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Reformatory etc. CP - August 2006

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Concord Monitor, New Hampshire, 8 August 2006

Women accused of spankings

Officials say day-care owner had history of hitting kids

By Annmarie Timmins
Monitor staff

Nancy Tucker and Lelania Tucker

The state agency that reprimanded Nancy Tucker, a Concord day-care provider, in 2003 for spanking children is now trying to revoke her license for allegedly spanking children again. In addition, the Concord police have charged Tucker and her daughter-in-law with simple assault for the alleged spankings.

Tucker, 60, of 33 South St., has run Nancy's Day Care from her home since 1970 and is licensed to care for six children ages 6 weeks to 12 years old. She was allowed to keep her daycare license in 2003 by agreeing not to hit children again after two parents complained their children had been spanked, according to records from the state Department of Health and Human Services. The three new complaints, reported in June and July, have prompted the agency to order that Tucker's license be revoked.

Tucker, who has until tomorrow to tell state officials whether she'll fight revocation, said yesterday that she intends to give up her license. She said she planned long ago, prior to the current spanking allegations, to retire from day-care work when her current license expires in October.

"After almost 37 years in day care, it's time to try to do something different," she said. Tucker disputed the spanking allegations but declined to discuss them in detail because she had not spoken with her lawyer.

The state Bureau of Child Care Licensing learned that Tucker had been accused anew of spanking children after two parents reported the spanking to the Concord police in late June. A third parent came forward with spanking allegations in July. Also accused was Tucker's daughter-in-law, Lelania Tucker, 36, also of 33 South St.

One parent, Kelly Shattuck, told the police that she noticed a faded handprint on her 4-year-old son's buttocks several hours after leaving Tucker's house. Shattuck said her son told her that Nancy and Lelania Tucker had spanked him for taking a toy from another child and, later, for not picking up his toys.

Both Nancy and Lelania Tucker have been charged with simple assault for allegedly spanking Shattuck's son. They are due in Concord District Court on Aug. 30. According to the state's investigative file, Nancy Tucker admitted spanking the boy, while her daughter-in-law said she only tapped him. Nancy Tucker said she knew she wasn't supposed to be spanking children, according to state files.

"I just stressed out so bad because I went off my medicine,"she is quoted as telling state officials. "I lost it and I spanked him."

Two other parents also complained in June and July of corporal punishment, which is defined by state officials as slapping, spanking, shaking and rough handling. Their complaints were not unlike those filed against Nancy Tucker in 2003 by the parents of a 2-year-old and 3-year-old. State officials investigated then and found those allegations to be credible, according to state records. Tucker agreed to stop using corporal punishment.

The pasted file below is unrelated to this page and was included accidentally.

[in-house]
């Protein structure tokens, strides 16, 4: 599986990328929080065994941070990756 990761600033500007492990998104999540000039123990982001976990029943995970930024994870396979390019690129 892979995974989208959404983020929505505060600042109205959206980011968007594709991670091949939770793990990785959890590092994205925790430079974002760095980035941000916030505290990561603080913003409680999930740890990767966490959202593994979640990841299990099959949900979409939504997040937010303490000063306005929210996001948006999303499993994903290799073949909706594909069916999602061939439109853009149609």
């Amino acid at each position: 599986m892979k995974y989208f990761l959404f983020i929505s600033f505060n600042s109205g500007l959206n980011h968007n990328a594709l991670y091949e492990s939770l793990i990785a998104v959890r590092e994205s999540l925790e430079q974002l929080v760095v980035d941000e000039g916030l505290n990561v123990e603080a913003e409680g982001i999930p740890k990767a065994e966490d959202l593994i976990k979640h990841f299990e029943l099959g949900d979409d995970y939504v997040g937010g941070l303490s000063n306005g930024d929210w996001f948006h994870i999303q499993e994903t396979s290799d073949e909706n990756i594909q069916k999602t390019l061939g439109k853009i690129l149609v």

After learning of the new allegations, state officials made an unannounced inspection of Tucker's day care in July and determined the allegations were true, according to state records. "In particular," state officials wrote to Tucker, inspectors "found that you spanked a child with considerable force and that you have spanked other children."

That visit also turned up other violations of state day-care rules, the records show. Investigators found that Lelania Tucker was using derogatory words in front of the children and had yelled at them. The women had put misbehaving children in a "time out," isolated from other children, for up to two days. They had also left knives, letter openers and scissors in the reach of young children, the records said. Investigators noted the absence of a safety gate at the bottom of the stairway leading to the second floor while a child younger than 3 was nearby.

Shattuck, who has since placed her son in a relative's care, said yesterday that she was upset with state officials for allowing Tucker to keep her day care license in 2003, after she was first found to be spanking children. Shattuck relies on state assistance to pay for day care and said the state was wrong to approve a day care it knew had violated rules.

Greg Moore, a spokesman for the state Department of Health and Human Services, said yesterday that his office views violations on a case-by-case basis. When Tucker was accused in 2003, it was her first problem with corporal punishment in nearly 33 years of holding a license, he said.

"We try to work with providers and put them in a position where they can correct any issues,"Moore said. Tucker acknowledged the problems in 2003 and assured state officials she would not repeat the violations, state records show. In other cases, day-care providers have resolved an issue by firing staff who break the rules.

Moore said complaints of spankings are very rare among the state's 1,200 licensed daycare providers. Still, he said, his office takes these complaints seriously: "If there is a significant issue, we move quickly to ensure the safety and health of the children."

Moore said parents and guardians can report complaints against childcare providers to their local police department or the state Bureau of Child Care Licensing at 271-4624 or 800-852-3345, ext. 4624. The public can also review a daycare provider's history by visiting

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